SANDE: So with "Look What You've Done" - originally just started as a piano ballad. I wanted to really reflect the London kind of music scene and rave culture here. And so I love drum and bass. I love jungle. So I was trying to capture the energy in the production.


SANDE: (Singing) Look what you've done, done, done. Look what you've done. Look what you've done, done, done. Look what you've done.

I've really fallen in love with production because usually I'll just focus on, OK, singing well, writing the song and the music. But I just started to realize, through production, you can create whole soundscapes and new worlds and new emotions and feelings just through what you put together.


SANDE: (Singing) Not another one, not another gun, not another son. That's a lot of blood. Ain't we proved enough, if you cut us once, we going to bleed the same? Same old losing game, yet you still in doubt.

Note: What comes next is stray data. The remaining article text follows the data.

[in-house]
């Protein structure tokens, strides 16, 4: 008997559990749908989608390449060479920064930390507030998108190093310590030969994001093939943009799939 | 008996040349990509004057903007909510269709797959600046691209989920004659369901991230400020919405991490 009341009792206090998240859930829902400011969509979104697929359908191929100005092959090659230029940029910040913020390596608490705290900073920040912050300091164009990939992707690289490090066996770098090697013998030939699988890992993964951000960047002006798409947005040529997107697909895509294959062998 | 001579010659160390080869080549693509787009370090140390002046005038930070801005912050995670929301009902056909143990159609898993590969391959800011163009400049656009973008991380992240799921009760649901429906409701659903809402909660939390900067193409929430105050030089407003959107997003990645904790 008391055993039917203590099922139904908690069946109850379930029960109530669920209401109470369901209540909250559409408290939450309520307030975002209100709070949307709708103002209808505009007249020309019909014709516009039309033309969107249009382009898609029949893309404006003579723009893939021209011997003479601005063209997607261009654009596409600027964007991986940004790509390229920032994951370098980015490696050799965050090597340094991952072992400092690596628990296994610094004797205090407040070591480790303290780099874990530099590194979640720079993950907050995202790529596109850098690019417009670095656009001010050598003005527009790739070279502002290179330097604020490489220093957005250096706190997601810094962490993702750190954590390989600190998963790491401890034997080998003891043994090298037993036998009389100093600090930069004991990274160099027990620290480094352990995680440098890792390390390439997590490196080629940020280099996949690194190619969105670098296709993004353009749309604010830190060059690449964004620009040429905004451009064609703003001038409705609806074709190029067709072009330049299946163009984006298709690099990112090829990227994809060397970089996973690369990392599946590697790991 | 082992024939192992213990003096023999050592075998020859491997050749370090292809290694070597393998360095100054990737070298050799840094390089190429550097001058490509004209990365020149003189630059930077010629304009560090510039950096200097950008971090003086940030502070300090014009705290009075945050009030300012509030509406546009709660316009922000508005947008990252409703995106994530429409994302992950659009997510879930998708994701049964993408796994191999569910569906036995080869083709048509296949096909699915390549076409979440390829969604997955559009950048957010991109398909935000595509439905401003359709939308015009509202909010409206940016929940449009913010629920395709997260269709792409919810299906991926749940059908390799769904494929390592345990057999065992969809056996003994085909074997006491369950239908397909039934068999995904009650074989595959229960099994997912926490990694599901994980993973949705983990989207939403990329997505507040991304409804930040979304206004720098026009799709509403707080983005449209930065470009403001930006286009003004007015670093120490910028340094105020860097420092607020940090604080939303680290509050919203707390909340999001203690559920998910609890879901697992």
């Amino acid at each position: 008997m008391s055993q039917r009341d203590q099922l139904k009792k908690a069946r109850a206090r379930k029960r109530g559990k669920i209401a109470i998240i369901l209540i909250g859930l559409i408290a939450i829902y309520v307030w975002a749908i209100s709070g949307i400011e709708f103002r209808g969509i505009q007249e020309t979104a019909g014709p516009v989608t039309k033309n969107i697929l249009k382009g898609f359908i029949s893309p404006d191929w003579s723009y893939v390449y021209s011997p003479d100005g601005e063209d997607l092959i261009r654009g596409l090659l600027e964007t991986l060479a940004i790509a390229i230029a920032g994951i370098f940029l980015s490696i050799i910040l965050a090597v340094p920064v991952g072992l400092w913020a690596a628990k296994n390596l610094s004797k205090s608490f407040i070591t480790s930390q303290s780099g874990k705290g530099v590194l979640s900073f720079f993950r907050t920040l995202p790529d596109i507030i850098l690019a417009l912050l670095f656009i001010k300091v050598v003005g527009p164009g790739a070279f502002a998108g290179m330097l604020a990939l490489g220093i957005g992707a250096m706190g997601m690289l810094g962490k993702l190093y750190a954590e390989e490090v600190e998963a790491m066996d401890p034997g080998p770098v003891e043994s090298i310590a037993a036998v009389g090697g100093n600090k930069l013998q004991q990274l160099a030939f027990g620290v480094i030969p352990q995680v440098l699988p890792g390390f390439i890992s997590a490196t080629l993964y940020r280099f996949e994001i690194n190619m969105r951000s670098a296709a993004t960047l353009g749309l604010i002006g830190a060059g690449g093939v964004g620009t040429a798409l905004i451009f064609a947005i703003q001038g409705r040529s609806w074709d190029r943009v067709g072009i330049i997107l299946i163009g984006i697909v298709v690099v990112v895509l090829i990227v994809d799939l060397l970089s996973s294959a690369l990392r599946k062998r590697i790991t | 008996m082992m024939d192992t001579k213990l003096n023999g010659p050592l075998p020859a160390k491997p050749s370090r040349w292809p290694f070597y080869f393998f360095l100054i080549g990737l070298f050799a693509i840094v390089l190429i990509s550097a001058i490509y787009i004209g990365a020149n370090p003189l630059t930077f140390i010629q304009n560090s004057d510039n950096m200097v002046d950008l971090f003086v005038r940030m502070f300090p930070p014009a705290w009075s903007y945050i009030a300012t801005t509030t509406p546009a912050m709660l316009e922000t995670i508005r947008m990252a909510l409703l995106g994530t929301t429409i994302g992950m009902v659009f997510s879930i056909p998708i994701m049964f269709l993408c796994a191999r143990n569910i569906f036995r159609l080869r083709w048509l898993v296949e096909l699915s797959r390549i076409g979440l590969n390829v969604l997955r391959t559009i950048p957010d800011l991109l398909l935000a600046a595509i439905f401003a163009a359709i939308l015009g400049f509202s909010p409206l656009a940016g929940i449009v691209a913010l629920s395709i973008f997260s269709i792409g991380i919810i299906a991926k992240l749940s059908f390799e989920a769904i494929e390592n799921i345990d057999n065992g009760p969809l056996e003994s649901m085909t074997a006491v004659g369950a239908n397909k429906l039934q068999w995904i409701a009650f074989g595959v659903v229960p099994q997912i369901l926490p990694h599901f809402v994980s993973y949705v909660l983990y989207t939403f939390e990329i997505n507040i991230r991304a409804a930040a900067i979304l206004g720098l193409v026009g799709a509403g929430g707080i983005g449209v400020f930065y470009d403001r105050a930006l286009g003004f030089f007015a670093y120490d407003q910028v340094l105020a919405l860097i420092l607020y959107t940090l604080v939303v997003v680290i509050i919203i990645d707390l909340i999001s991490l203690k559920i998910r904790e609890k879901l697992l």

RASCOE: "Another One" - this seemed to be more of, like, an expression of frustration about, like, the relentless nature of oppression.

SANDE: Yeah. I mean, for - during the summer, I mean, it was such a mad mix of emotions, everything that was going on.

RASCOE: Summer of 2020, like, all of that. Yeah.

SANDE: Yeah. I mean, you know, being a Black woman growing up in rural Scotland, it comes with its challenges. And I've always longed for that belonging in culture. And I was just trying to take that frustration and put it into something beautiful. And that's always what music has been for me.


SANDE: (Singing) No, I can't take another one.

RASCOE: Nina Simone and Lauryn Hill are two of your favorite artists. What do you hope your music adds to the global tradition of Black music?

SANDE: You know, I've always felt, you know, a bit of an outsider where I grew up. And my father's from Zambia. My mom's from England. I grew up in Scotland. So I've always felt like a bit of a mix-match of everything. As Black people, we get pressured to be - you know, well, this is the box you can be in. And this is the only type of music you can make.


SANDE: And I feel so lucky that I've had influences from around the world, and I've always just been able to be a kind of mosaic. So I hope that it opens up different options of what we can do and what's expected of us.